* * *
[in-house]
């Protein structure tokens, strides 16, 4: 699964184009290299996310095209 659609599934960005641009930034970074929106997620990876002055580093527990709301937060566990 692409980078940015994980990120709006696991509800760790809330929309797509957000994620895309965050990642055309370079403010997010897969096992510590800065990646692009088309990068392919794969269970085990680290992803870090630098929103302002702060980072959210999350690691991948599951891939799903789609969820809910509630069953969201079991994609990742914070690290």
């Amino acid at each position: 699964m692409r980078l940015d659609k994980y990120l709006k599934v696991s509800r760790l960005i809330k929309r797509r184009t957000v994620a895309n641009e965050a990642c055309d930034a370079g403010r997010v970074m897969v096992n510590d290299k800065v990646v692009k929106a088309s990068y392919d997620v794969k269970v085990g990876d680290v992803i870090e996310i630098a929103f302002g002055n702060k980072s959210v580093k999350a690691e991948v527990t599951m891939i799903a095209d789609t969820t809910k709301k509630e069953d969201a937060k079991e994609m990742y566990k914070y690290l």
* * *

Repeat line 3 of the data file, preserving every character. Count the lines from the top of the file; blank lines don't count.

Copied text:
């Amino acid at each position: 699964m692409r980078l940015d659609k994980y990120l709006k599934v696991s509800r760790l960005i809330k929309r797509r184009t957000v994620a895309n641009e965050a990642c055309d930034a370079g403010r997010v970074m897969v096992n510590d290299k800065v990646v692009k929106a088309s990068y392919d997620v794969k269970v085990g990876d680290v992803i870090e996310i630098a929103f302002g002055n702060k980072s959210v580093k999350a690691e991948v527990t599951m891939i799903a095209d789609t969820t809910k709301k509630e069953d969201a937060k079991e994609m990742y566990k914070y690290l």